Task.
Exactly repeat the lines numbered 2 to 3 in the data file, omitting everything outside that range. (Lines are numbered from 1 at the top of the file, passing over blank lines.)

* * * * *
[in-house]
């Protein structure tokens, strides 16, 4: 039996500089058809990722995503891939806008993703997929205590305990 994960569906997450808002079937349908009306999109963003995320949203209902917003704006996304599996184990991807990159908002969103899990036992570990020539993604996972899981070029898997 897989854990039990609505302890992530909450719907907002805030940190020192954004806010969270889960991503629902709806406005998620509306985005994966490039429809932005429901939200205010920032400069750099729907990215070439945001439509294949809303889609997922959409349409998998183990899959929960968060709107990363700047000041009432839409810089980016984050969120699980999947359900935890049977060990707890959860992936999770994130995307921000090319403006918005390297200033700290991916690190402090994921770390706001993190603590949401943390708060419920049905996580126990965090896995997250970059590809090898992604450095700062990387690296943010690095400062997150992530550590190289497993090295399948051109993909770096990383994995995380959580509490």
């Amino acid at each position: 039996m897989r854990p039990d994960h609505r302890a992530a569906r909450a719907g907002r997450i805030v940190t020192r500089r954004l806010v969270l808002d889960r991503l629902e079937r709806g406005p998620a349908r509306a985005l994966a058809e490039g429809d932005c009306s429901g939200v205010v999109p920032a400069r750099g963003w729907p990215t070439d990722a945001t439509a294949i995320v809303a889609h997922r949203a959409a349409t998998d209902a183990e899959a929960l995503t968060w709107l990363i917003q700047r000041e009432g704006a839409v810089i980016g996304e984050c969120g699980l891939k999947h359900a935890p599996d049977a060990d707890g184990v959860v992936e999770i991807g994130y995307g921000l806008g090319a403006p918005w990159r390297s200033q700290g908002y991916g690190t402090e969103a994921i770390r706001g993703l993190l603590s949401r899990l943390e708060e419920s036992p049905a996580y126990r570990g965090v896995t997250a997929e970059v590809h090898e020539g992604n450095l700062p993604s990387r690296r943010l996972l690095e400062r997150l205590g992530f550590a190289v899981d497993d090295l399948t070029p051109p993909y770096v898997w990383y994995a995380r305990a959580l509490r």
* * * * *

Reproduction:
């Protein structure tokens, strides 16, 4: 039996500089058809990722995503891939806008993703997929205590305990 994960569906997450808002079937349908009306999109963003995320949203209902917003704006996304599996184990991807990159908002969103899990036992570990020539993604996972899981070029898997 897989854990039990609505302890992530909450719907907002805030940190020192954004806010969270889960991503629902709806406005998620509306985005994966490039429809932005429901939200205010920032400069750099729907990215070439945001439509294949809303889609997922959409349409998998183990899959929960968060709107990363700047000041009432839409810089980016984050969120699980999947359900935890049977060990707890959860992936999770994130995307921000090319403006918005390297200033700290991916690190402090994921770390706001993190603590949401943390708060419920049905996580126990965090896995997250970059590809090898992604450095700062990387690296943010690095400062997150992530550590190289497993090295399948051109993909770096990383994995995380959580509490």
């Amino acid at each position: 039996m897989r854990p039990d994960h609505r302890a992530a569906r909450a719907g907002r997450i805030v940190t020192r500089r954004l806010v969270l808002d889960r991503l629902e079937r709806g406005p998620a349908r509306a985005l994966a058809e490039g429809d932005c009306s429901g939200v205010v999109p920032a400069r750099g963003w729907p990215t070439d990722a945001t439509a294949i995320v809303a889609h997922r949203a959409a349409t998998d209902a183990e899959a929960l995503t968060w709107l990363i917003q700047r000041e009432g704006a839409v810089i980016g996304e984050c969120g699980l891939k999947h359900a935890p599996d049977a060990d707890g184990v959860v992936e999770i991807g994130y995307g921000l806008g090319a403006p918005w990159r390297s200033q700290g908002y991916g690190t402090e969103a994921i770390r706001g993703l993190l603590s949401r899990l943390e708060e419920s036992p049905a996580y126990r570990g965090v896995t997250a997929e970059v590809h090898e020539g992604n450095l700062p993604s990387r690296r943010l996972l690095e400062r997150l205590g992530f550590a190289v899981d497993d090295l399948t070029p051109p993909y770096v898997w990383y994995a995380r305990a959580l509490r």